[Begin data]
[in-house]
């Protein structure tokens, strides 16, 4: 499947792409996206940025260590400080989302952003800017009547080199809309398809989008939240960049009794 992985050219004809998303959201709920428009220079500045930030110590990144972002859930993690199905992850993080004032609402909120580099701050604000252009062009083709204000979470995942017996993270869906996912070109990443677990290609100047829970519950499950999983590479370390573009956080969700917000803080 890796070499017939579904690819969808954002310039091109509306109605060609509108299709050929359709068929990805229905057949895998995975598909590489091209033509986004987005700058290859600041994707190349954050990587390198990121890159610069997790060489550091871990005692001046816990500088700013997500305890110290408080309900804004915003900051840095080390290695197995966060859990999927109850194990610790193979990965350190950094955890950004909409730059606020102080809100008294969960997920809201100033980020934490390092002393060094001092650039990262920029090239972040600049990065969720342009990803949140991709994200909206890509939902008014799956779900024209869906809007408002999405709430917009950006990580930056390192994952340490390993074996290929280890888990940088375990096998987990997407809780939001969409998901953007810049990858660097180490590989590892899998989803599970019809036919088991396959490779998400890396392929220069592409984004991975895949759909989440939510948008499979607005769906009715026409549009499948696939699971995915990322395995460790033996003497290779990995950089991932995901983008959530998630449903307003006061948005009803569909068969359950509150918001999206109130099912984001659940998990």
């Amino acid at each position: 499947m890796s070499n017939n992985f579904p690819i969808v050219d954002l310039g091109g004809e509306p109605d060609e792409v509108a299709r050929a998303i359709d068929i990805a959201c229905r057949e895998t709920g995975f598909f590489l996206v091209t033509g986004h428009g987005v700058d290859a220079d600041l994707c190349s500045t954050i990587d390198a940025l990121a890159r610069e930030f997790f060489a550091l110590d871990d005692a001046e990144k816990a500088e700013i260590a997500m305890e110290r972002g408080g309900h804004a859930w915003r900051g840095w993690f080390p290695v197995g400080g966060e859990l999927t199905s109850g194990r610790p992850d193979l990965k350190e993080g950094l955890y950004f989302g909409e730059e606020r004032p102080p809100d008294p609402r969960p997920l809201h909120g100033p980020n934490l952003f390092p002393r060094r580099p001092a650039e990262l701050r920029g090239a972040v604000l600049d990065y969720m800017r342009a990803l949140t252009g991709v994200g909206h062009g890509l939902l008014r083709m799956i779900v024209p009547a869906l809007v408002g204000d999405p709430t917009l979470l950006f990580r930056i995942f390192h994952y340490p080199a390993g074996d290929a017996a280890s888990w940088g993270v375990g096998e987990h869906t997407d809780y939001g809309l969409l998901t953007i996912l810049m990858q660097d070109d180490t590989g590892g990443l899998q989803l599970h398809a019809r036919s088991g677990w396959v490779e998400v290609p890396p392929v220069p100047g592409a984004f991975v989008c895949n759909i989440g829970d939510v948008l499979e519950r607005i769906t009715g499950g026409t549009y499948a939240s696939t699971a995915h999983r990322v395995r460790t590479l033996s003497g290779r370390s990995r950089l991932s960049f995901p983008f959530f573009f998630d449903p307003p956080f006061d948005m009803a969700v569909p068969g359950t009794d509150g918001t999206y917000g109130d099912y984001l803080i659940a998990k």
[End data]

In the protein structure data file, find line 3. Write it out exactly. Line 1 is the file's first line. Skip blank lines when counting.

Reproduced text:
């Amino acid at each position: 499947m890796s070499n017939n992985f579904p690819i969808v050219d954002l310039g091109g004809e509306p109605d060609e792409v509108a299709r050929a998303i359709d068929i990805a959201c229905r057949e895998t709920g995975f598909f590489l996206v091209t033509g986004h428009g987005v700058d290859a220079d600041l994707c190349s500045t954050i990587d390198a940025l990121a890159r610069e930030f997790f060489a550091l110590d871990d005692a001046e990144k816990a500088e700013i260590a997500m305890e110290r972002g408080g309900h804004a859930w915003r900051g840095w993690f080390p290695v197995g400080g966060e859990l999927t199905s109850g194990r610790p992850d193979l990965k350190e993080g950094l955890y950004f989302g909409e730059e606020r004032p102080p809100d008294p609402r969960p997920l809201h909120g100033p980020n934490l952003f390092p002393r060094r580099p001092a650039e990262l701050r920029g090239a972040v604000l600049d990065y969720m800017r342009a990803l949140t252009g991709v994200g909206h062009g890509l939902l008014r083709m799956i779900v024209p009547a869906l809007v408002g204000d999405p709430t917009l979470l950006f990580r930056i995942f390192h994952y340490p080199a390993g074996d290929a017996a280890s888990w940088g993270v375990g096998e987990h869906t997407d809780y939001g809309l969409l998901t953007i996912l810049m990858q660097d070109d180490t590989g590892g990443l899998q989803l599970h398809a019809r036919s088991g677990w396959v490779e998400v290609p890396p392929v220069p100047g592409a984004f991975v989008c895949n759909i989440g829970d939510v948008l499979e519950r607005i769906t009715g499950g026409t549009y499948a939240s696939t699971a995915h999983r990322v395995r460790t590479l033996s003497g290779r370390s990995r950089l991932s960049f995901p983008f959530f573009f998630d449903p307003p956080f006061d948005m009803a969700v569909p068969g359950t009794d509150g918001t999206y917000g109130d099912y984001l803080i659940a998990k």